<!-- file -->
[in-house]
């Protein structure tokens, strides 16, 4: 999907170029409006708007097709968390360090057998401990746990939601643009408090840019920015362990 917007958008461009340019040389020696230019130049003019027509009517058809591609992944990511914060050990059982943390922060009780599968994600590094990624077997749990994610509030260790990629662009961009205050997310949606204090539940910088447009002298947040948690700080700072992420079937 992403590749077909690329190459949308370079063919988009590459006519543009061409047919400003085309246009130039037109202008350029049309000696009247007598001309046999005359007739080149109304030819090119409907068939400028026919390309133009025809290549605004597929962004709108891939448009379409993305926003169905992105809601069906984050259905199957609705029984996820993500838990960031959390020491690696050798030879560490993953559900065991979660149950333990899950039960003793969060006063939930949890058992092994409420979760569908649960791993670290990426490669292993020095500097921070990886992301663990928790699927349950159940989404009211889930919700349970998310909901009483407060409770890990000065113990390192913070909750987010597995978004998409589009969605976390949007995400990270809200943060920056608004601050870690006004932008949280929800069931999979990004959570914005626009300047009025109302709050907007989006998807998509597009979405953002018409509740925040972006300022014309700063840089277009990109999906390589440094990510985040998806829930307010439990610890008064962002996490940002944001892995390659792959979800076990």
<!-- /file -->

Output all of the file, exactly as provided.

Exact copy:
[in-house]
């Protein structure tokens, strides 16, 4: 999907170029409006708007097709968390360090057998401990746990939601643009408090840019920015362990 917007958008461009340019040389020696230019130049003019027509009517058809591609992944990511914060050990059982943390922060009780599968994600590094990624077997749990994610509030260790990629662009961009205050997310949606204090539940910088447009002298947040948690700080700072992420079937 992403590749077909690329190459949308370079063919988009590459006519543009061409047919400003085309246009130039037109202008350029049309000696009247007598001309046999005359007739080149109304030819090119409907068939400028026919390309133009025809290549605004597929962004709108891939448009379409993305926003169905992105809601069906984050259905199957609705029984996820993500838990960031959390020491690696050798030879560490993953559900065991979660149950333990899950039960003793969060006063939930949890058992092994409420979760569908649960791993670290990426490669292993020095500097921070990886992301663990928790699927349950159940989404009211889930919700349970998310909901009483407060409770890990000065113990390192913070909750987010597995978004998409589009969605976390949007995400990270809200943060920056608004601050870690006004932008949280929800069931999979990004959570914005626009300047009025109302709050907007989006998807998509597009979405953002018409509740925040972006300022014309700063840089277009990109999906390589440094990510985040998806829930307010439990610890008064962002996490940002944001892995390659792959979800076990």